Last week, the star witness in the government’s insider trading case against SAC portfolio manager Michael Steinberg faced tough questioning from Steinberg’s lawyer in an effort to discredit earlier testimony against him. Clearly, part of the government’s case is based on their view that Steinberg directed this former SAC analyst to seek out illegal inside information. The issue at hand is whether the “edgy” information Steinberg sought was really illegal?
The Steinberg Case
Jon Horvath, a former SAC analyst previously pleaded guilty and is cooperating with government prosecutors in the insider trading case against Michael Steinberg, the highest-level employee at SAC to face criminal charges over alleged insider trading.
Steinberg is charged with five counts of securities fraud and conspiracy to commit securities fraud on charges that he traded in Dell and Nvidia shares based on insider information supplied by Horvath. Steinberg denies any wrongdoing.
In last week’s questioning by Barry Berke, Steinberg’s lawyer, Horvath stated that following a bad recommendation he made in 2007, Steinberg directed him to find “edgy” information on public companies.
Horvath said that Steinberg told him: “What I need you to do is get edgy, proprietary, market moving information so we can make money on these stocks.”
During Berke’s cross examination, Horvath also testified that he probably did not tell Steinberg specifically that he was obtaining and feeding him illegal inside information that he had obtained from an analyst at another hedge fund who was feeding him tips.
The Problem With Edgy Information
Clearly the prosecutors have assumed that the “edgy” information Horvath is speaking about is a code word for “illegal insider information”. While we don’t intend to make any judgments about this insider trading case, we would like to discuss what Horvath’s comments reveal about the government’s take on buy-side research.
We believe the government has difficulty accepting the concept that any investor should have an “edge” over anyone else. In other words, there should be a level playing field for all investors, even when it comes to the information they use to make investment decisions with.
However, full-time investment professionals spend millions of dollars to hire the smartest analysts, buy the fastest computers, purchase the best data and research, and conduct extensive proprietary analysis which they hope will result in a profit, for themselves and for their investors.
On the other hand, retail investors don’t have the same resources to pour into their investment decision making process. Consequently, retail investors typically find it difficult to consistently outperform professional investors because they don’t have as good information.
The team at Integrity Research believes it is important for institutional investors to try and obtain “edgy, proprietary, market moving information” to help them and their investors profit on their investments. In fact, we would argue that professional investors who cannot obtain an information edge over average investors should not be in business.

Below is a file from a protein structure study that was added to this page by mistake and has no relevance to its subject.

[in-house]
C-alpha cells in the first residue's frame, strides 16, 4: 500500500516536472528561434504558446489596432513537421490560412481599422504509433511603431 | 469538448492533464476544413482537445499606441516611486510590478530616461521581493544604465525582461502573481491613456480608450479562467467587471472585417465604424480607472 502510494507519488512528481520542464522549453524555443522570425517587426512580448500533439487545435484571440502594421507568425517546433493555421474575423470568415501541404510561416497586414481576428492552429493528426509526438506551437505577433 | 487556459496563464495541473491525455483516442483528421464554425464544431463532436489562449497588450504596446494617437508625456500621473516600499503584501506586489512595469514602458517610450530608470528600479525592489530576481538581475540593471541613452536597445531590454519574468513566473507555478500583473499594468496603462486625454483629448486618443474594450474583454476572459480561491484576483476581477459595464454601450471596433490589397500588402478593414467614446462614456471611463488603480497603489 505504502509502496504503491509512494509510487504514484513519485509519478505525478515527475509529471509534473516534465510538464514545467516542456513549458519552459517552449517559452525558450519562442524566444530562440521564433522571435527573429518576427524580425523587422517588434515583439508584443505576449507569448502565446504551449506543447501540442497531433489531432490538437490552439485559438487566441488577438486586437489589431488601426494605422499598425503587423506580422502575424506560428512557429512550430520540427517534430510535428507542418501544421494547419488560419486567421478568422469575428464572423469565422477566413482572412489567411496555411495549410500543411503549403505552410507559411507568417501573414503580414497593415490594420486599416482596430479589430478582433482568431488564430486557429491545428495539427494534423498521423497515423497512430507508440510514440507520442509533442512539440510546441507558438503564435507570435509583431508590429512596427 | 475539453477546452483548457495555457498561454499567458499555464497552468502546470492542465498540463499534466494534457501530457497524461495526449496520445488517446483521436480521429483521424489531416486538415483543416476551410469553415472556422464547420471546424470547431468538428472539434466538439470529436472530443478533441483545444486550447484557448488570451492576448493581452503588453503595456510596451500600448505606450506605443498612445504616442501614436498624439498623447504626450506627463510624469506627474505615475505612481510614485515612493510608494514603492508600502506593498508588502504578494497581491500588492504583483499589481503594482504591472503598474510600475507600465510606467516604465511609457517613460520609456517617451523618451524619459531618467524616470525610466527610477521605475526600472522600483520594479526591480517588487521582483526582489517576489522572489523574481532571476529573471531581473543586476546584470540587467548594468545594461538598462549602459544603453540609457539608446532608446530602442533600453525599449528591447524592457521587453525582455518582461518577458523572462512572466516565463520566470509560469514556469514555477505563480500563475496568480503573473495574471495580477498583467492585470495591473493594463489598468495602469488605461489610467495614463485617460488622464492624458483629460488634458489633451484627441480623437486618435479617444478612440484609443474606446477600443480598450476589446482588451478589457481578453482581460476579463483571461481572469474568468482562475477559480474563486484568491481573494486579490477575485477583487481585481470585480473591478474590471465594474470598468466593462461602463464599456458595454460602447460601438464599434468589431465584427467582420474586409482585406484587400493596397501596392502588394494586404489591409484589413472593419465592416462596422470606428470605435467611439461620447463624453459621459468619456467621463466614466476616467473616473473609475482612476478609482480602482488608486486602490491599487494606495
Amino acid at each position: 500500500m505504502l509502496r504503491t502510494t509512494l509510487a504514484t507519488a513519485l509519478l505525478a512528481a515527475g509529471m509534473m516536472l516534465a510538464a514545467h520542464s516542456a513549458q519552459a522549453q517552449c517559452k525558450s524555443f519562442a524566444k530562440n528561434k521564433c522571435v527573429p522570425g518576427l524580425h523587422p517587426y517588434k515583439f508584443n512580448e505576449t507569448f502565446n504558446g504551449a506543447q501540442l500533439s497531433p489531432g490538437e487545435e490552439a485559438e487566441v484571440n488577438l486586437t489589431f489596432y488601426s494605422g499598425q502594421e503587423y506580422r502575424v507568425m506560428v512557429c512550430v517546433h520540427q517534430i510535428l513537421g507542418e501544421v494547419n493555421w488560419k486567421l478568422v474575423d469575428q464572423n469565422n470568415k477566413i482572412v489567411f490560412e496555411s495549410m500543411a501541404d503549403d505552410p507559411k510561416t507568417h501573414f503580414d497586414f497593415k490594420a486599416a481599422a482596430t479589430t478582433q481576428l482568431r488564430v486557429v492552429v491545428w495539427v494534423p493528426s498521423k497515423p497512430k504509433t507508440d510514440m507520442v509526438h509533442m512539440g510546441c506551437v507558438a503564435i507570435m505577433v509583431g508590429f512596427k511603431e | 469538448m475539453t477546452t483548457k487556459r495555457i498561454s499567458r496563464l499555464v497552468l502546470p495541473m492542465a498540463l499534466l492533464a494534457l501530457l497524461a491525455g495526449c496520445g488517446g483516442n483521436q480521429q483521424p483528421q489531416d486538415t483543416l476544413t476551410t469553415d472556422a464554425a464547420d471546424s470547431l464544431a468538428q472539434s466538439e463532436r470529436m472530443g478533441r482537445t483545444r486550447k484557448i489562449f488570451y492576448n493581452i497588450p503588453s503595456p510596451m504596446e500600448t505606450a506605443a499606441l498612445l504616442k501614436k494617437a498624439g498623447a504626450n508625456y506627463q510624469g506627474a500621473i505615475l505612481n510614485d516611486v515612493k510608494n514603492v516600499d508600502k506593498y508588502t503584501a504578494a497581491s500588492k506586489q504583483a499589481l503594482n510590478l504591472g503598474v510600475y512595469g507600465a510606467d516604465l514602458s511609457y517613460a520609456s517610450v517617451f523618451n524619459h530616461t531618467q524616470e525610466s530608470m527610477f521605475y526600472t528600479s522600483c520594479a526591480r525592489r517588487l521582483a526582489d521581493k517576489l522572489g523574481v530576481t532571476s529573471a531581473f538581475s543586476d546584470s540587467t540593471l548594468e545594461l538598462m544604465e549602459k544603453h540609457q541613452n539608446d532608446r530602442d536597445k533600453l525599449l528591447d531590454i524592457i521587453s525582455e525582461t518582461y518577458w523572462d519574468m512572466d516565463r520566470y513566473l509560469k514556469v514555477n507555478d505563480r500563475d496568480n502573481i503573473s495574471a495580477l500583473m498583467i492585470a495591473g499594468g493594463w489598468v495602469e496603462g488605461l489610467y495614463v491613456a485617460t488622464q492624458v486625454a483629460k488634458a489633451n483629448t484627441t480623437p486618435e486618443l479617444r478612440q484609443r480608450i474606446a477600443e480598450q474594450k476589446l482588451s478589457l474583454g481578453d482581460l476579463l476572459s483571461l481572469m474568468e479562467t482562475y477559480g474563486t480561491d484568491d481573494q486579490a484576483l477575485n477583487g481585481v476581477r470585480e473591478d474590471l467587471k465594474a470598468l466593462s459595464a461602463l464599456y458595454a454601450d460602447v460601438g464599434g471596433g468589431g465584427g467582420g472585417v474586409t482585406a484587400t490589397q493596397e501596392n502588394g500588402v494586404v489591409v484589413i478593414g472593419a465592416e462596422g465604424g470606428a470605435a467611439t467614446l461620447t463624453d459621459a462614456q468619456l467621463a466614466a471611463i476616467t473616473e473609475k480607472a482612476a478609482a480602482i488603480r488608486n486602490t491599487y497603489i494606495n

We also believe that everyone, even the average investor, benefits when an institutional investor digs up “edgy, proprietary, market moving information” on a public company as the share price of this stock moves more quickly to an equilibrium price as a result of this extensive research process versus remaining at an inappropriate level.
Consequently, we think it is completely justifiable for investors to survey store managers, speak with company employees, query lobbyists, or hire industry consultants to determine what the risks are for the stocks they are researching.
Traditional Insider Trading
Of course, we are not arguing to eliminate the traditional crime of “insider trading” where investors illicitly obtain and trade on nonpublic information about pending mergers, quarterly financial results, or other material developments from corporate insiders. This, in our mind, is hardly research. However, over the past few years we have seen situations where the regulators have clearly overreached in their attempts to level the playing field.
One step regulators could take to address this issue is make the line clearer about what is and what is not illegal insider information. Most compliance officers we have spoken with over the past few years have vehemently complained that the US regulators’ approach of keeping the line between legal and illegal behavior unclear with regards to insider trading creates as many problems as it stops.
Unfortunately, we think regulators enjoy the lack of clarity that currently exists on this topic as it gives them considerable latitude in investigating potential enforcement cases.
In our view government prosecutors currently look askance at any investor who aggressively seeks out “edgy, proprietary, market moving information” to trade on. We, however, think this way of thinking might be a little off base, particularly since most investors are just trying to conduct rigorous research while staying within the lines. Unfortunately, US regulators have made this process even more difficult as they refuse to show the market exactly where those lines really are.